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More Food Terms We Loathe/Misuse


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(and you forgot 'orgasmic'!) :raz:

I didn't want to go overboard.

This is my skillet. There are many like it, but this one is mine. My skillet is my best friend. It is my life. I must master it, as I must master my life. Without me my skillet is useless. Without my skillet, I am useless. I must season my skillet well. I will. Before God I swear this creed. My skillet and myself are the makers of my meal. We are the masters of our kitchen. So be it, until there are no ingredients, but dinner. Amen.

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People whose great-great-great-great grandparents came to the United States from Europe, when they over-pronounce the names of their ethnic ingredients.

Dude, your name is Trevor. Why are you pronouncing it "Mas-kar-POH-NEE?"

Reminds me of the '80s newscasters who sounded like Wisconsin natives, until the story about the Sandinistas came up. Then they were rolling their "Rs" in Ni-ka-RRRRRRRaaaah-gwa" like Ricky Freakin' Ricardo.

especially on NPR

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People whose great-great-great-great grandparents came to the United States from Europe, when they over-pronounce the names of their ethnic ingredients.

Dude, your name is Trevor. Why are you pronouncing it "Mas-kar-POH-NEE?"

Reminds me of the '80s newscasters who sounded like Wisconsin natives, until the story about the Sandinistas came up. Then they were rolling their "Rs" in Ni-ka-RRRRRRRaaaah-gwa" like Ricky Freakin' Ricardo.

I pronounce it "mas-kar-PO-NE" because that's how it's pronounced. It's not "mas-kar-PON" and it sure as hell ain't "mar-ska-PON." I'm not being a snob, or claiming to be Italian, or co-opting another culture; I'm just trying to say the word. As it's pronounced by the people who invented it (the cheese and the word).

Re: the NPR comment, out here in LA we have Adolfo Guzman Lopez, who is the world's champion in speaking in an American accent for a whole story...until he comes to his name. Hilarity always ensues (which must look strange to the others stuck in traffic on the 405, but never mind...).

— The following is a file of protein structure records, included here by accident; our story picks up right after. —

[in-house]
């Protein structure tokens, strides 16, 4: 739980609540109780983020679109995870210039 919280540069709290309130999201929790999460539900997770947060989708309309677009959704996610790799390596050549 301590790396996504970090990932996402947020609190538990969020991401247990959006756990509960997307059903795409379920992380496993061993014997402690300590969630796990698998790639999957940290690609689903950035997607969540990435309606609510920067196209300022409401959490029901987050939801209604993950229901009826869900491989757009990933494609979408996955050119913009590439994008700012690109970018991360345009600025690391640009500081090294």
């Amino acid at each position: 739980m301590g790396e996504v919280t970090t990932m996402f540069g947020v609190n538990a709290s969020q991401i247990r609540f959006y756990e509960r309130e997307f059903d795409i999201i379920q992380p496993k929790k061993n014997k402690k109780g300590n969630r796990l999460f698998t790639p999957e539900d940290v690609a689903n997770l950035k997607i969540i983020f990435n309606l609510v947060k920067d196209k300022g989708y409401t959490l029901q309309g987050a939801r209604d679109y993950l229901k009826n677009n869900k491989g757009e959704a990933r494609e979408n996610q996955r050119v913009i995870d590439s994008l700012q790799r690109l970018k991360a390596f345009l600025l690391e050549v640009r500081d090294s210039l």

"Degenerates. Degenerates. They'll all turn into monkeys." --Zizek on vegetarians

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In most instances nowadays: bacon. Bacon this. Bacon that. The notion that bacon--in the cheap, heavily processed supermarket product sense of the word--is the finest product ever, let alone finest pork product, has really caught on with the geek community (and others, too) and it drives me crazy. Anyone caught buying ThinkGeek's bacon mints should be shot.

Chris Taylor

Host, eG Forums - ctaylor@egstaff.org

 

I've never met an animal I didn't enjoy with salt and pepper.

Melbourne
Harare, Victoria Falls and some places in between

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People whose great-great-great-great grandparents came to the United States from Europe, when they over-pronounce the names of their ethnic ingredients.

Dude, your name is Trevor. Why are you pronouncing it "Mas-kar-POH-NEE?"

Reminds me of the '80s newscasters who sounded like Wisconsin natives, until the story about the Sandinistas came up. Then they were rolling their "Rs" in Ni-ka-RRRRRRRaaaah-gwa" like Ricky Freakin' Ricardo.

I pronounce it "mas-kar-PO-NE" because that's how it's pronounced. It's not "mas-kar-PON" and it sure as hell ain't "mar-ska-PON." I'm not being a snob, or claiming to be Italian, or co-opting another culture; I'm just trying to say the word. As it's pronounced by the people who invented it (the cheese and the word).

Re: the NPR comment, out here in LA we have Adolfo Guzman Lopez, who is the world's champion in speaking in an American accent for a whole story...until he comes to his name. Hilarity always ensues (which must look strange to the others stuck in traffic on the 405, but never mind...).

I'm not sure if this is what ScoopKW meant, but I don't mind the proper pronunciation of a word, I find the over-pronunciation of a word rather annoying. There are a couple of ethnic-food-oriented Food Network show hosts who speak flawless, accent free English, but when it comes to a food word that is from a different language, they suddenly have to speak much more slowly, and over-anunciate, as if they don't really know the language and want to ensure they get it right. THAT is what I find annoying; not "maskarpone", but "mas-kar-po-ne" sometimes makes me change the channel.

I also find it annoying when people don't properly pronounce very common menu items with foreign words. Case-in-point: "pollo" is pronounced "poy-yo", not "po-lo". It is spanish for "chicken", not a team sport played on horse back...

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  • 1 month later...

As a food blogger who reads a lot of other blogs, I am pretty happy with just about any and all descriptive words that actually mean something. Unctuous, gelatinous, drizzle, melted - they are all good. "Tasty," "yummy," and especially the overuse of exclamation marks are what stick in my craw.

Kathy

Minxeats
http://www.foodloversguidetobaltimore.com/'>Food Lovers' Guide to Baltimore